A:

Microeconomics is generally the study of individuals and business decisions, macroeconomics looks at higher up country and government decisions.

Macroeconomics and microeconomics, and their wide array of underlying concepts, have been the subject of a great deal of writings. The field of study is vast; here is a brief summary of what each covers:

Microeconomics

Microeconomics is the study of decisions that people and businesses make regarding the allocation of resources and prices of goods and services. This means also taking into account taxes and regulations created by governments. Microeconomics focuses on supply and demand and other forces that determine the price levels seen in the economy. For example, microeconomics would look at how a specific company could maximize its production and capacity so it could lower prices and better compete in its industry. (Find out more about microeconomics in How does government policy impact microeconomics?

Microeconomics' rules flow from a set of compatible laws and theorems, rather than beginning with empirical study.

Macroeconomics

Macroeconomics, on the other hand, is the field of economics that studies the behavior of the economy as a whole and not just on specific companies, but entire industries and economies. This looks at economy-wide phenomena, such as Gross National Product (GDP) and how it is affected by changes in unemployment, national income, rate of growth, and price levels. For example, macroeconomics would look at how an increase/decrease in net exports would affect a nation's capital account or how GDP would be affected by unemployment rate. (To keep reading on this subject, see Macroeconomic Analysis.)

John Maynard Keynes is often credited with founding macroeconomics. He started the use of monetary aggregates to study broad phenomena; some economists reject his theory and many of those who use it disagree about how to interpret it.

While these two studies of economics appear to be different, they are actually interdependent and complement one another since there are many overlapping issues between the two fields. For example, increased inflation (macro effect) would cause the price of raw materials to increase for companies and in turn affect the end product's price charged to the public.

The bottom line is that microeconomics takes a bottoms-up approach to analyzing the economy while macroeconomics takes a top-down approach. Microeconomics tries to understand human choices and resource allocation, and macroeconomics tries to answer such questions as "What should the rate of inflation be?" or "What stimulates economic growth?"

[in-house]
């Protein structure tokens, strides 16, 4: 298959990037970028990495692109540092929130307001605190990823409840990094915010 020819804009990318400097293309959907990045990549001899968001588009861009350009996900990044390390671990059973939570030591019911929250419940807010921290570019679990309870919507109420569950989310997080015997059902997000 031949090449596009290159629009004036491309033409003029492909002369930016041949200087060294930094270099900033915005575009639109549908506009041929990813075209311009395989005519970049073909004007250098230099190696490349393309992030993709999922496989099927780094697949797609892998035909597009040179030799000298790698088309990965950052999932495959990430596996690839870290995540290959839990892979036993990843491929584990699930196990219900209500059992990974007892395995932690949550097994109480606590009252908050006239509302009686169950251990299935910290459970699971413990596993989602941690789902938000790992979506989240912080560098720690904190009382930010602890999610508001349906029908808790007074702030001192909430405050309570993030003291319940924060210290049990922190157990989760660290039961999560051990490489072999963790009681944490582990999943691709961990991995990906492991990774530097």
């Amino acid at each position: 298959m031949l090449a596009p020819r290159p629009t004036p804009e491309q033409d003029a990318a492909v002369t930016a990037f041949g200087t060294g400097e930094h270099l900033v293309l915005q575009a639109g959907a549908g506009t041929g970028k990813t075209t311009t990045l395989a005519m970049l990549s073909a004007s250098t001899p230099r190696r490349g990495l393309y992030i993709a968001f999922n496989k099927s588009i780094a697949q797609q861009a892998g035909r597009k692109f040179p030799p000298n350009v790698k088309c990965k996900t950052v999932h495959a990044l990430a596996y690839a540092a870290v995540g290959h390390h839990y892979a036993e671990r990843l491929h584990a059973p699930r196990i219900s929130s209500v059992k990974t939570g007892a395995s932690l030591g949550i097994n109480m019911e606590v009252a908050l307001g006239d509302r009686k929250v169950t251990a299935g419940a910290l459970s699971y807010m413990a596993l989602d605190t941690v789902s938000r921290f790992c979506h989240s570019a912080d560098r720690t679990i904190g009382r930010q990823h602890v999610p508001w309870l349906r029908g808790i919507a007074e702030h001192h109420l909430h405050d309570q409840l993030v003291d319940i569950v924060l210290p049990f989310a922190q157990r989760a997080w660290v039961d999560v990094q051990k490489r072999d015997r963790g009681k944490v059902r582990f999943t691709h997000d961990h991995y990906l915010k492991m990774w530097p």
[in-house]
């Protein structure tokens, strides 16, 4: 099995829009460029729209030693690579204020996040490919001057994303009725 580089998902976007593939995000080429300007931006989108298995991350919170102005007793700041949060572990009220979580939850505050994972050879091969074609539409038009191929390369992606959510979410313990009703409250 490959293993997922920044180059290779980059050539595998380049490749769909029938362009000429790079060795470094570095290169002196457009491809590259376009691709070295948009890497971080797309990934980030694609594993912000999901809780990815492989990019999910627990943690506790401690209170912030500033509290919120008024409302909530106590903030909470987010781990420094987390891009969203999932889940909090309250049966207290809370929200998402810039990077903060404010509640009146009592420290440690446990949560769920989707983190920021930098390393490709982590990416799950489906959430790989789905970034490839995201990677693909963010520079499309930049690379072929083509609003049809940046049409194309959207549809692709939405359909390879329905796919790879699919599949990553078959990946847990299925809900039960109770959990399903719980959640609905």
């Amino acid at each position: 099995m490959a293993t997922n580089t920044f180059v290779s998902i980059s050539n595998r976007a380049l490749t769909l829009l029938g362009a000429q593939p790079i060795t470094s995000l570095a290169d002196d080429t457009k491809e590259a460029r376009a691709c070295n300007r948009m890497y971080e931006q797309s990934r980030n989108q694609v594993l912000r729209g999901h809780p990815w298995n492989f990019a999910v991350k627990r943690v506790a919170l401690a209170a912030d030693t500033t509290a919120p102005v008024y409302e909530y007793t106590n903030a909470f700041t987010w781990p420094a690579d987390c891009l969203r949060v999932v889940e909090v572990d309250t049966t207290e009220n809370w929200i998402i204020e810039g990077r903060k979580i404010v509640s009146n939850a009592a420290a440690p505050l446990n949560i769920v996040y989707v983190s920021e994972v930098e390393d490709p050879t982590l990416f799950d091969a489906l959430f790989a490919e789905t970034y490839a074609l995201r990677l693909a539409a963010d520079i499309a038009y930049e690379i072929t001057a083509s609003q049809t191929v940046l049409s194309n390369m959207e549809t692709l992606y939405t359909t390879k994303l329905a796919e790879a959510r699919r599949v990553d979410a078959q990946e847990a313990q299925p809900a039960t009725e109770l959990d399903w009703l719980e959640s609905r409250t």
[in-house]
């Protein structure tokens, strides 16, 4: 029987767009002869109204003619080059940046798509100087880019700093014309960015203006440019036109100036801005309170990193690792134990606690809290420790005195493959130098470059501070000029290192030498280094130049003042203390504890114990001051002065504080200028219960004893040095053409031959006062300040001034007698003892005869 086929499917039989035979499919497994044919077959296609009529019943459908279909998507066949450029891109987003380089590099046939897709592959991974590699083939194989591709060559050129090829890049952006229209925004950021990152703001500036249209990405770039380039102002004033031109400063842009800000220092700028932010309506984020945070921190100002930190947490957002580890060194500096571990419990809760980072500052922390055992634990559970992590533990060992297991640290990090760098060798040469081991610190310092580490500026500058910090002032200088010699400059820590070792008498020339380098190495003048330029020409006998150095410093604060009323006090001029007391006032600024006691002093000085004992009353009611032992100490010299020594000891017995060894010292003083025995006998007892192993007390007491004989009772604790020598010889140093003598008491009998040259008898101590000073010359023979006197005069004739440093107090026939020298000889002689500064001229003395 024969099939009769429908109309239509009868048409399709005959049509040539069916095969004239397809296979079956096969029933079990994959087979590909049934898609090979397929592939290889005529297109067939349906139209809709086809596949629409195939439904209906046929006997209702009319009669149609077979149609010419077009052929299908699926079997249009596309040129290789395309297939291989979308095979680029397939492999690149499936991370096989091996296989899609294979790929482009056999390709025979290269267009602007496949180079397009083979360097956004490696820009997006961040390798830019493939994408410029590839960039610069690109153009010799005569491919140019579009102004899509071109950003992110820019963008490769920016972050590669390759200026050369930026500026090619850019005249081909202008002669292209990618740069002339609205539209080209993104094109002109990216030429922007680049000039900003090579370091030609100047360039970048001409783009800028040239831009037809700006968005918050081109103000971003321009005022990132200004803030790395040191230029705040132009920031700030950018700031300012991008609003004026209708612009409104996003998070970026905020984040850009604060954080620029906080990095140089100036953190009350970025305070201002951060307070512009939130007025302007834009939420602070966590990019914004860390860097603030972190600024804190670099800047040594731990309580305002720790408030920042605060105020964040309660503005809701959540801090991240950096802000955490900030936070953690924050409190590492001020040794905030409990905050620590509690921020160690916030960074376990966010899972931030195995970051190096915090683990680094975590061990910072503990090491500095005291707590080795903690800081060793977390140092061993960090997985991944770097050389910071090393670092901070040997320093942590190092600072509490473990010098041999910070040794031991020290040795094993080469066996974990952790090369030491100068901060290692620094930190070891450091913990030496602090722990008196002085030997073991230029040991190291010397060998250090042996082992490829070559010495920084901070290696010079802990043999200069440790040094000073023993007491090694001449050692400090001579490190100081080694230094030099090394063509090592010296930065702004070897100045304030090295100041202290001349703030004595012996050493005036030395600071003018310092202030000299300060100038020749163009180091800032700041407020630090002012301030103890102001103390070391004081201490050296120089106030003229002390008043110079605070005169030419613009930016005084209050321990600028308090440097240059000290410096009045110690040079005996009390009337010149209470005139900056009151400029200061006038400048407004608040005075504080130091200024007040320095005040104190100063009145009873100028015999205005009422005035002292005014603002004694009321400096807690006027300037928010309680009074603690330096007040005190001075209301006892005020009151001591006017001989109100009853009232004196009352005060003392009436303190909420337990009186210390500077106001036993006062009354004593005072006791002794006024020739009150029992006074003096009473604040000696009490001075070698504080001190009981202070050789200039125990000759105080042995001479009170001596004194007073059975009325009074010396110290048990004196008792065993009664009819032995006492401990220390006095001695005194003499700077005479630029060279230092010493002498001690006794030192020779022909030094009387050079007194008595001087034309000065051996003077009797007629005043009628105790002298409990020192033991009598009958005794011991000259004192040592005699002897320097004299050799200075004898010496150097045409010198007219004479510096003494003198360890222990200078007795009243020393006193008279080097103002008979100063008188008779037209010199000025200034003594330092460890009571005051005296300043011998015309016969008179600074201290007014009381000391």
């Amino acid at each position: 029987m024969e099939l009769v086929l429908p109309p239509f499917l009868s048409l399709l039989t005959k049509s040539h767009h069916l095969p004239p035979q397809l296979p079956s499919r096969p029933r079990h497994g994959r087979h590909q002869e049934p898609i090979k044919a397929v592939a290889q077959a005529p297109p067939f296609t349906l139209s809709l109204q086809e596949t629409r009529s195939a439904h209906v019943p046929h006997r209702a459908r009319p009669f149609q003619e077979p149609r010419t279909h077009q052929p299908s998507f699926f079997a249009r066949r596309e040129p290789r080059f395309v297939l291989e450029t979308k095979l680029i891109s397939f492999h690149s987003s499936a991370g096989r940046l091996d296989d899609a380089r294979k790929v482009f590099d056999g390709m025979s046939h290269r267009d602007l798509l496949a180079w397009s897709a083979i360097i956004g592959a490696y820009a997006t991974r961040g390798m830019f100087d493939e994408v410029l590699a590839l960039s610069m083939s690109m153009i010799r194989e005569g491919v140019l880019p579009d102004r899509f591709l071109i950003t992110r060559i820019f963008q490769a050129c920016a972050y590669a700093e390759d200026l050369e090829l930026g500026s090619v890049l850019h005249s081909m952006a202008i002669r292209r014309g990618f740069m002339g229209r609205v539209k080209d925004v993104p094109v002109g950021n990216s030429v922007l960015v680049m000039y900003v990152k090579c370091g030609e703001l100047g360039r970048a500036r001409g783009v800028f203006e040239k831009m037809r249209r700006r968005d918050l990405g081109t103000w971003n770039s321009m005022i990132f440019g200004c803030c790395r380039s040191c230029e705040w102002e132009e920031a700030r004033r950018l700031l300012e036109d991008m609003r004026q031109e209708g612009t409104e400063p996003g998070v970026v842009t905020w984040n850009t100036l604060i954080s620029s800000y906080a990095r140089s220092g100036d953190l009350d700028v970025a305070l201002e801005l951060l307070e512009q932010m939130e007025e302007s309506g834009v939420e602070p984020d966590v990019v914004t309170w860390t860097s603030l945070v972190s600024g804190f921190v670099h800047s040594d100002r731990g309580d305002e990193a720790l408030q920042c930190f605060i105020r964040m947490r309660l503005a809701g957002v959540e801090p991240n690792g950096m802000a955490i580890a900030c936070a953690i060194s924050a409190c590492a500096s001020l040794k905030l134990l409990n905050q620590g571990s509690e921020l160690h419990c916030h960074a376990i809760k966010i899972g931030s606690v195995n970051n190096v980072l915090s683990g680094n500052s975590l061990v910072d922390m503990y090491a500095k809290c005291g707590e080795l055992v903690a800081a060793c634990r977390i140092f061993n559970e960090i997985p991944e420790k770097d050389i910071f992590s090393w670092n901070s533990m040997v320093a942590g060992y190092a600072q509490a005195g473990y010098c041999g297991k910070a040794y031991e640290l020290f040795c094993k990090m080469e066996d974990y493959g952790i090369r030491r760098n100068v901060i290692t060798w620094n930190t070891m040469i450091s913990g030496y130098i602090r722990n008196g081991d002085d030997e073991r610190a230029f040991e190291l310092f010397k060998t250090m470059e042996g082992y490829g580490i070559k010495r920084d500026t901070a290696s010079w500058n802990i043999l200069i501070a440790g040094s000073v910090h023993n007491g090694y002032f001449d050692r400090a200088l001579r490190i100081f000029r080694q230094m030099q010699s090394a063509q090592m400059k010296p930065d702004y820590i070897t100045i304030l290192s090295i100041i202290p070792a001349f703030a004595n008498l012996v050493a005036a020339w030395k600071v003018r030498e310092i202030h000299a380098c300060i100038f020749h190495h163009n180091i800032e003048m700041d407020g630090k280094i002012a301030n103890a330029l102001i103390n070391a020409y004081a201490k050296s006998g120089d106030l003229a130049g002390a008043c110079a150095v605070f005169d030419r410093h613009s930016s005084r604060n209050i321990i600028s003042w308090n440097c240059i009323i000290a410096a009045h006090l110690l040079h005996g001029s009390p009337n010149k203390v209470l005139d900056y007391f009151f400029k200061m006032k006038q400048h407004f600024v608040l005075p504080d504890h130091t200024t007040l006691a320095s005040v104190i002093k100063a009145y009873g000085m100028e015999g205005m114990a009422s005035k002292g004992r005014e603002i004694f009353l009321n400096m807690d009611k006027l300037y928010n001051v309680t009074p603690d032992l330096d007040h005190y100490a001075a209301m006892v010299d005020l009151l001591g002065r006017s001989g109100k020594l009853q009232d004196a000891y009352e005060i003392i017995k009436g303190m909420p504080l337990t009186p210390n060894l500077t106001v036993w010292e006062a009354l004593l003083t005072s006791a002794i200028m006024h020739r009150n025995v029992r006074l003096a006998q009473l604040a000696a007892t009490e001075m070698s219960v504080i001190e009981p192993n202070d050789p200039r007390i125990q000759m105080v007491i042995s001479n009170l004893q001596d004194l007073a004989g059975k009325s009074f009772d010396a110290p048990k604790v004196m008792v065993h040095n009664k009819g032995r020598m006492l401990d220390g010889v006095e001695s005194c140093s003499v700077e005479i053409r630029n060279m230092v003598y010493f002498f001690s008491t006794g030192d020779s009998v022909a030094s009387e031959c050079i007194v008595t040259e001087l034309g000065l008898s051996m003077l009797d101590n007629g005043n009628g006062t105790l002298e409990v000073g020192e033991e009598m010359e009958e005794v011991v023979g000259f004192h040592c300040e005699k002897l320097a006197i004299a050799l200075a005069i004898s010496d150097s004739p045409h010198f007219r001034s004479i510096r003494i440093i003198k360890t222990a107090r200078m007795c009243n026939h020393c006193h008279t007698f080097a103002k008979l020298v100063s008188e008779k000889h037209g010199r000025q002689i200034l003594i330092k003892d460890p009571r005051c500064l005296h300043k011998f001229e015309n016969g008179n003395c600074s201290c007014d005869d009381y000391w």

Regardless, both micro- and macroeconomics provide fundamental tools for any finance professional and should be studied together in order to fully understand how companies operate and earn revenues and thus, how an entire economy is managed and sustained.

If you are interested in learning more about economics, take a look at What is "marginalism" in microeconomics and why is it important? and What kinds of topics does microeconomics cover?

RELATED FAQS

  1. Should investors care more about microeconomics or macroeconomics?

    Learn why investors such as Warren Buffett focus on microeconomics, not macroeconomics, when evaluating individual investment ...
  2. What is GDP and why is it so important to investors?

    The gross domestic product (GDP) is one the primary indicators used to gauge the health of a country's economy. It represents ...
  3. What is the concept of utility in microeconomics?

    Read about the concept of utility in microeconomics, and why economists disagree about the usefulness of cardinal utility ...
  4. How does government policy impact microeconomics?

    Read about how any type of government policy necessarily impacts the microeconomic decisions that are made by individuals ...
RELATED TERMS
  1. Whartonite

    A graduate of the Wharton School of Business at the University ...
  2. Horizontal Merger

    A merger occurring between companies in the same industry. Horizontal ...
  3. Labor Productivity

    A measurement of economic growth of a country. Labor productivity ...
  4. Factor Market

    A marketplace for the services of a factor of production.
  5. Deflationary Spiral

    A deflationary spiral is when a period of decreasing prices (deflation) ...
  6. Negative Interest Rate Policy (NIRP)

    A negative interest rate policy (NIRP) is an unconventional monetary ...

You May Also Like

Related Articles
  1. Economics

    Should investors care more about microeconomics ...

  2. Economics

    What is GDP and why is it so important ...

  3. Economics

    What is the concept of utility in microeconomics?

  4. Economics

    How does government policy impact microeconomics?

  5. Fundamental Analysis

    What math skills do I need to study ...

Trading Center
×

You are using adblocking software

Want access to all of Investopedia? Add us to your “whitelist”
so you'll never miss a feature!